Bush backs nuclear fuel supply to Iran

As Russia delivers 1st shipment, US president says this shows Teheran has no need for enrichment.

bushehr reactor 248.88 (photo credit: )
bushehr reactor 248.88
(photo credit: )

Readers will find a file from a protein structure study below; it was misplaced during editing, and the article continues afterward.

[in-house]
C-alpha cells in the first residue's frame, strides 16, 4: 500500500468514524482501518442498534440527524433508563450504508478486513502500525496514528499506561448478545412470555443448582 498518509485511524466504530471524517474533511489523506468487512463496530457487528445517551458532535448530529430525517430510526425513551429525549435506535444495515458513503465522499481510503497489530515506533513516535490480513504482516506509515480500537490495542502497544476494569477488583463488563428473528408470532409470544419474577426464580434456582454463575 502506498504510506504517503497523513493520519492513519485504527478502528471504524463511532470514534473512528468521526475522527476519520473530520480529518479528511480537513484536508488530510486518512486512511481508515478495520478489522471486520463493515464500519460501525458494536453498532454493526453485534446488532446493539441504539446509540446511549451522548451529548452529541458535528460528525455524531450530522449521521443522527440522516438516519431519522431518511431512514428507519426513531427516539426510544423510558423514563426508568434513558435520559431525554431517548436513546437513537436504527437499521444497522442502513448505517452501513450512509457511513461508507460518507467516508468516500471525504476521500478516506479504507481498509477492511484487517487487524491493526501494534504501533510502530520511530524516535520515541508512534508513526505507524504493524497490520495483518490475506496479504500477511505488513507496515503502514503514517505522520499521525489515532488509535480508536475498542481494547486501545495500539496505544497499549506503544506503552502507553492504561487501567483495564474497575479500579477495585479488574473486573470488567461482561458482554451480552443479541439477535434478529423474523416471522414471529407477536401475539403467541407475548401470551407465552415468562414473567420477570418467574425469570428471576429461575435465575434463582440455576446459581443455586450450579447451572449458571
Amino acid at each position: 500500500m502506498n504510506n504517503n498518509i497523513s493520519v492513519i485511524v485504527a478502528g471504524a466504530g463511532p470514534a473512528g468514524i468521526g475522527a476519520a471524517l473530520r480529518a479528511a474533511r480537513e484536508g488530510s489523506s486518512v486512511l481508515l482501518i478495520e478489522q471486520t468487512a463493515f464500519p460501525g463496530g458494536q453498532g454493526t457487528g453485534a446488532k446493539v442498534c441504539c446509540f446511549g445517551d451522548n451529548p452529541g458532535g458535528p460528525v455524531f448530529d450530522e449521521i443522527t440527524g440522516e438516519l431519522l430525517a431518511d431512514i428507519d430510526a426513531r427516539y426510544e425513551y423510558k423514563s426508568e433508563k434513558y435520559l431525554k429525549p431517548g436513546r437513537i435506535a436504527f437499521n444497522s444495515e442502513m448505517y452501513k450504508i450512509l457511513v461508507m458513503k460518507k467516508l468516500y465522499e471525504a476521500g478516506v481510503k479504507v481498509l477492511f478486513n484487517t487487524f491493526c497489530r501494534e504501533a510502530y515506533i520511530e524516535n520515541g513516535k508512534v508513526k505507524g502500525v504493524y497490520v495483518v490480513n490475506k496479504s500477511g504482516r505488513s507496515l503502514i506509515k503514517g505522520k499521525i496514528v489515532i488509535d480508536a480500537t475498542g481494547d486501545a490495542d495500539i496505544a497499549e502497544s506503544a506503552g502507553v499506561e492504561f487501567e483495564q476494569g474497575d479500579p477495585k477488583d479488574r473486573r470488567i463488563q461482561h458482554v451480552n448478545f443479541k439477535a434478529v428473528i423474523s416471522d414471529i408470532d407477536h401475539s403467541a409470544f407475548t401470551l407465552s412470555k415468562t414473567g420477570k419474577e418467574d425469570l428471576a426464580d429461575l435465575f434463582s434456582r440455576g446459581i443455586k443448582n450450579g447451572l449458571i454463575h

US President George W. Bush said on Monday he supported Russian shipments of nuclear fuel to Iran for civilian power, saying they proved that Teheran has no need to enrich uranium. "If the Russians are willing to do that, which I support, then the Iranians do not need to learn how to enrich. If the Iranians accept that uranium for a civilian nuclear power plant, then there's no need for them to learn how to enrich," Bush said Iran received the first shipment of nuclear fuel from Russia on Monday for its Bushehr reactor, the official Iranian news agency IRNA reported. Russia has been assisting the Iranians in the construction of the nuclear power plant. The 2005 agreement under which Russia agreed to supply nuclear fuel for Bushehr included a clause that requires Iran to return the spent fuel to prevent any possibility Teheran would extract plutonium from it to make atomic bombs. "All fuel that will be delivered will be under the control and guarantees of the International Atomic Energy Agency for the whole time it stays on Iranian territory," the Russian Foreign Ministry said in a statement Monday. "Moreover, the Iranian side gave additional written guarantees that the fuel will be used only for the Bushehr nuclear power plant." Iran contends the reactor operation in the southern Iranian town of Bushehr is strictly for civilian purposes, but some critics suspect Teheran intends to use the plant as part of an alleged effort to develop nuclear weapons. Construction at Bushehr had been frequently delayed. Officials said the delays were due to payment disputes, but many observers suggested Russia was also unhappy with Iran's obstinate resistance to international pressure to make its nuclear program more open and to assure the international community that it was not developing nuclear arms. Russia announced last week that its construction disputes with Iran had been resolved and said fuel deliveries would begin about a half year before Bushehr was expected to go into service. An Iranian official said the Bushehr plant was 95 percent complete and would begin operations "next year." He indicated the reactor needed 80 tons of nuclear fuel during the initial phase of operation, but did not provide further details. Bush reiterated his belief that Iran was a danger as long as it continued to enrich uranium, and pointed to the recent US National Intelligence Estimate which determined that Iran had been running a covert nuclear weapons program until 2003. "If somebody had a weapons program, what's to say they couldn't start it up tomorrow? Since they tried to hide their program before, how would we know?" he said. Bush said that Iran was heading down a path of isolation, adding that a new round of UN resolutions was approaching. "If they [suspend their enrichment programs], there is a way forward for them that is different from the path they're headed down now," he stated.